Access Type

Open Access Thesis

Date of Award

January 2015

Degree Type


Degree Name




First Advisor

Christopher Trentacosta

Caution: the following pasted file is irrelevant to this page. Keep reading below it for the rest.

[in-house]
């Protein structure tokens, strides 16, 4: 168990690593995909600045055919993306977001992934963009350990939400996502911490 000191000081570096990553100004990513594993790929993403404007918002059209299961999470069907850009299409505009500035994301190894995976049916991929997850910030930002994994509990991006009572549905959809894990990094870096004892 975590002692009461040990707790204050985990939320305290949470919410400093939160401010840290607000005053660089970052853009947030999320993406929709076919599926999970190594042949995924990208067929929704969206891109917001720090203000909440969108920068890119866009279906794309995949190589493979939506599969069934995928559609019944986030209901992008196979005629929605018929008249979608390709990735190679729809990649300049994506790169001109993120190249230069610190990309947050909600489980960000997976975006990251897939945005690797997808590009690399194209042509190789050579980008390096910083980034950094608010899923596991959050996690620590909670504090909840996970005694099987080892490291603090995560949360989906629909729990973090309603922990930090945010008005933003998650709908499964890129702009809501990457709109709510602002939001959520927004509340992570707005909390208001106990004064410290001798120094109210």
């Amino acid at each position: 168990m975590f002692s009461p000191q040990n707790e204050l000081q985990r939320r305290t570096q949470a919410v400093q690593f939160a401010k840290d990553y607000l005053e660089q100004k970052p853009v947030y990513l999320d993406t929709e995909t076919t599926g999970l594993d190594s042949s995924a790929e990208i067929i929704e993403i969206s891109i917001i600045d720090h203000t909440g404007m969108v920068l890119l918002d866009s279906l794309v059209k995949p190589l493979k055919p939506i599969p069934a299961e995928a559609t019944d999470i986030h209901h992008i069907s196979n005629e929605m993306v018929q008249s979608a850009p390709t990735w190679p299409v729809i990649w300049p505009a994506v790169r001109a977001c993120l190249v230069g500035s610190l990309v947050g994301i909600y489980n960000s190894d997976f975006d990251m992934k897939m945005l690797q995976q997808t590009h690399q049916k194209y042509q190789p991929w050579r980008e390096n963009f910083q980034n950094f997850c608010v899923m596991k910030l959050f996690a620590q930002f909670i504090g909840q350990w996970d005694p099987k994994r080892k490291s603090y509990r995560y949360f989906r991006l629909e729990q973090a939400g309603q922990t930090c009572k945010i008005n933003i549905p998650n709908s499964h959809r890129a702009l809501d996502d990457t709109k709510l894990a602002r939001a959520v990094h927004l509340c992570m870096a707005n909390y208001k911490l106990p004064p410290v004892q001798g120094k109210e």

Positive parenting has been associated with various adaptive childhood outcomes involving healthy cognitive, social, and emotional development (Fuligni & Brooks-Gunn, 2013; Roggman, Cook, Innocenti, Jump, & Christiansen, 2013). There is less research, however, on which factors contribute to the parents' use of positive parenting strategies. Some evidence suggests that factors such as the parents' emotional competencies, along with the child's temperament and the family environment, influence parenting behaviors (Belsky, 1984). This study explored predictors of positive parenting, including maternal emotion expressivity and emotion regulation, child temperament traits, maternal cognitive ability, maternal perception of social support, and single parenting. Participants were 104 African-American, at-risk young mothers and their children. Positive parenting was observed during a mother-child semi-structured play task, and coded using the Parenting Interactions with Children: Checklist of Observations Leading to Outcomes (PICCOLO; Roggman et. al). It was expected that the PICCOLO would demonstrate strong scale validity and reliability for this sample. It was hypothesized that mothers' emotion expressivity and regulation would predict their use of positive parenting behaviors. An exploratory hypothesis also predicted that mothers' emotion skills would moderate the relation between child temperament traits and the PICCOLO domains. Multiple regression and hierarchical linear regressions were used to conduct statistical analyses. Maternal emotion expressivity and regulation were not significant predictors of positive parenting, when controlling for child temperament, maternal cognitive ability, single parenting, and maternal perception of support. One exception was that the reported strength of the mothers' emotional expressions was negatively associated with the total PICCOLO score. Maternal emotion resources moderated some relationships with child temperament and the Encouragement domain of the PICCOLO. For mothers with low levels of positive expressivity, low levels of impulse strength, and high levels of suppression, having children with reportedly less "difficult" temperaments increased the likelihood of using Encouragement. These findings highlight the importance of examining parenting behaviors within the context of the parent-child relationship, rather than focusing on the characteristics of the individuals.